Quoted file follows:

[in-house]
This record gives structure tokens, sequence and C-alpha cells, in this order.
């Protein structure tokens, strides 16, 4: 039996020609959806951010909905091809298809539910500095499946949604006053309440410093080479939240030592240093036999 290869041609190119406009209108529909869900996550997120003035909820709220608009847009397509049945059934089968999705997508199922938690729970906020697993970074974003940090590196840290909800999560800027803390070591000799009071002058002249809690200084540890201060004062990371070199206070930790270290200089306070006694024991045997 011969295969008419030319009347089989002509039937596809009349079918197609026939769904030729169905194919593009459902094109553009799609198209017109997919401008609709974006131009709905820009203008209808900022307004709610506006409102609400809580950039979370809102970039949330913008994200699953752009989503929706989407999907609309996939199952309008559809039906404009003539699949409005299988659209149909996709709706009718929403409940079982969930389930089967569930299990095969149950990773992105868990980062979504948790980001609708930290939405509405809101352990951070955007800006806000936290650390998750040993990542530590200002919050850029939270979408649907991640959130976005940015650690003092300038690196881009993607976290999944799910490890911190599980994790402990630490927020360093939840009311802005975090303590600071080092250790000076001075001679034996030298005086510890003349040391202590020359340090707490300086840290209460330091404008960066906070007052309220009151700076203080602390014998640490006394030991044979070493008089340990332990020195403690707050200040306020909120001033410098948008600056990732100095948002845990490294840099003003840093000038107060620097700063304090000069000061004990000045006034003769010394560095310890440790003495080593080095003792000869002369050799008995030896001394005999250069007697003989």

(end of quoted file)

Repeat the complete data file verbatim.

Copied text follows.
[in-house]
This record gives structure tokens, sequence and C-alpha cells, in this order.
């Protein structure tokens, strides 16, 4: 039996020609959806951010909905091809298809539910500095499946949604006053309440410093080479939240030592240093036999 290869041609190119406009209108529909869900996550997120003035909820709220608009847009397509049945059934089968999705997508199922938690729970906020697993970074974003940090590196840290909800999560800027803390070591000799009071002058002249809690200084540890201060004062990371070199206070930790270290200089306070006694024991045997 011969295969008419030319009347089989002509039937596809009349079918197609026939769904030729169905194919593009459902094109553009799609198209017109997919401008609709974006131009709905820009203008209808900022307004709610506006409102609400809580950039979370809102970039949330913008994200699953752009989503929706989407999907609309996939199952309008559809039906404009003539699949409005299988659209149909996709709706009718929403409940079982969930389930089967569930299990095969149950990773992105868990980062979504948790980001609708930290939405509405809101352990951070955007800006806000936290650390998750040993990542530590200002919050850029939270979408649907991640959130976005940015650690003092300038690196881009993607976290999944799910490890911190599980994790402990630490927020360093939840009311802005975090303590600071080092250790000076001075001679034996030298005086510890003349040391202590020359340090707490300086840290209460330091404008960066906070007052309220009151700076203080602390014998640490006394030991044979070493008089340990332990020195403690707050200040306020909120001033410098948008600056990732100095948002845990490294840099003003840093000038107060620097700063304090000069000061004990000045006034003769010394560095310890440790003495080593080095003792000869002369050799008995030896001394005999250069007697003989």